> If you are looking to define a class in a new runtime package and the
> class loader that is not your implementation then you are out of luck.
> Lookup is designed for doing computations in the context of an existing
> class. There is a note in the archives here from John Rose about
> extending the lookup API for cases like this but it would come with a
> lot of complexity. Also there isn't any notion of adding a package to a
> named module at this time. When java.lang.reflect.Proxy spins proxy
> classes then it doesn't add packages to named modules, it instead spins
> the proxy classes into its own module (something you could do too,
> assuming the classes that you are proxying are accessible).
I think it's more or less what we did/are doing - we spin the proxies either into the same package the came from or to our own package/module.
But in order to avoid proxy name clash in the same package, we just took the original package and replaced the prefix 'java' with something like 'org.jboss.weld.proxies'.
This effectively means that 'java.util.Map' proxy will end up as something like 'org.jboss.weld.proxies.util.Map$Proxy'.
Obviously, 'org.jboss.weld.proxies.util' did not exist beforehand and putting everything into one existing package using Lookup is bound to blow up very quickly.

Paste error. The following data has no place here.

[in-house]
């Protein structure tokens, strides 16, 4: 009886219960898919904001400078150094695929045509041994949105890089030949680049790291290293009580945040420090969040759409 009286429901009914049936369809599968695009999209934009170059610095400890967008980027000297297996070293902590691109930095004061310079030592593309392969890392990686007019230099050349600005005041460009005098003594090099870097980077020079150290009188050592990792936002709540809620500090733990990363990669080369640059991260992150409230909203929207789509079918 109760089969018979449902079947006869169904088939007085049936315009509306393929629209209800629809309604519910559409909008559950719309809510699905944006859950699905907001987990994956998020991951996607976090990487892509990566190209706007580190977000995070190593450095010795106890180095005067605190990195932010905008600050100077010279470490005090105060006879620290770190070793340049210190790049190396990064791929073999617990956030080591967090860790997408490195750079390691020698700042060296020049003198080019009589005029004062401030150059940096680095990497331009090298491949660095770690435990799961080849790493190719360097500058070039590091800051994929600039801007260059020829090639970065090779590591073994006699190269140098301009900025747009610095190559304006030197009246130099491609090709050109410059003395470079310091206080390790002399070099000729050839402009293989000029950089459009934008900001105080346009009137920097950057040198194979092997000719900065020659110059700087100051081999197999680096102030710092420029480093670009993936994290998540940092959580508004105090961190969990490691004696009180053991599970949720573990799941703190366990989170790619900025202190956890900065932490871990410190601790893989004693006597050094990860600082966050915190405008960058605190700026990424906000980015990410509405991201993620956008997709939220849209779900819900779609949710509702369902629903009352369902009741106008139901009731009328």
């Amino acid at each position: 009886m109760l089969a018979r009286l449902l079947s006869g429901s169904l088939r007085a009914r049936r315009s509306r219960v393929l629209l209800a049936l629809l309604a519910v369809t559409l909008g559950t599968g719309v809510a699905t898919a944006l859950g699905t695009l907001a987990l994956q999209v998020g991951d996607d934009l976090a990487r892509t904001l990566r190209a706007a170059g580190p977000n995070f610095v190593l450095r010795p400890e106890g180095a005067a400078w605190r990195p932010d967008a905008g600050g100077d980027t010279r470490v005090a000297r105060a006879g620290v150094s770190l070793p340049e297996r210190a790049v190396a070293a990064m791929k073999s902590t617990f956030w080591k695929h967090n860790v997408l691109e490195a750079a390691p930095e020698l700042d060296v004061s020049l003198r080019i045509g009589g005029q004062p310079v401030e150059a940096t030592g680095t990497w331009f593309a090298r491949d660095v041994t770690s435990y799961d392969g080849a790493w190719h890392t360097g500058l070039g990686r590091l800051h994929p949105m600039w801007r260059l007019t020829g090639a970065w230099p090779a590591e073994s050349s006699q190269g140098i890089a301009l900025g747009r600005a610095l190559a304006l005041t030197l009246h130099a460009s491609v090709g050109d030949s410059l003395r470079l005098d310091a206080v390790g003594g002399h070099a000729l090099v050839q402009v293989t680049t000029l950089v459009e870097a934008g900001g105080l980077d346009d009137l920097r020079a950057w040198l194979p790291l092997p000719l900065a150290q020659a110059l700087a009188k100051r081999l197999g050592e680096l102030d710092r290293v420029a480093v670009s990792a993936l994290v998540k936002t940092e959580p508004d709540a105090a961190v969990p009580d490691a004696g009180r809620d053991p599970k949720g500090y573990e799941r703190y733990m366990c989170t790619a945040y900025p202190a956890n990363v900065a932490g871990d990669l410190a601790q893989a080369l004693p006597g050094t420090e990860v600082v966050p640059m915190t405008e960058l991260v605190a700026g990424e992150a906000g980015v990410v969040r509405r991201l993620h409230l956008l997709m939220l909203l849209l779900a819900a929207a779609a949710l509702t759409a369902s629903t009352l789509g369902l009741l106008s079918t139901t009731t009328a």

So there is basically no way to achieve this with JDK 9?
> > 3) All in all the changes carried along a lot of complexity compared to
> > plain old ClassLoader.defineClass
> > We need to create A LOT of Lookups (might present performance overhead,
> > haven't tested yet).
> > Extra care needs to be given to the packages for Lookup not to blow up
> > while we in fact don't really care where the proxy lands as long as it is
> > usable.
> Can you expand on the "don't really care" comment? Do you mean that you
> don't care about either the defining loader or runtime package?
I was referring to the runtime package.
What we need is to ensure that there won't be a clash - there can be two classes with same name and different packages, which, for some reason, will have to land in a package created by us.
If this happened and we were using a fixed existing package to place them in, it would blow up.
So what I meant was that with JDK 8 I don't need to care for this, I just use prefix and I am done with it. In JDK 9, this seems like quite an obstacle.
> > Another nasty thing is that the code of course needs to work with both, JDK
> > 9 and 8.
> > While it isn't impossible, it will add a not-so-nice reflection magic layer
> > to the mix.
> Multi-release JARs (JEP 238 ) and the ability to compile to older
> releases (JEP 247 ) might be useful here (you might know about these
> features already).
Haven't really explored this yet, it might be a way.
Gotta see how Maven deals with this feature to allow us to create MRJARs in a reasonable manner.
>  https://bugs.openjdk.java.net/browse/JDK-8171335
>  http://openjdk.java.net/jeps/181
>  http://openjdk.java.net/jeps/238
>  http://openjdk.java.net/jeps/247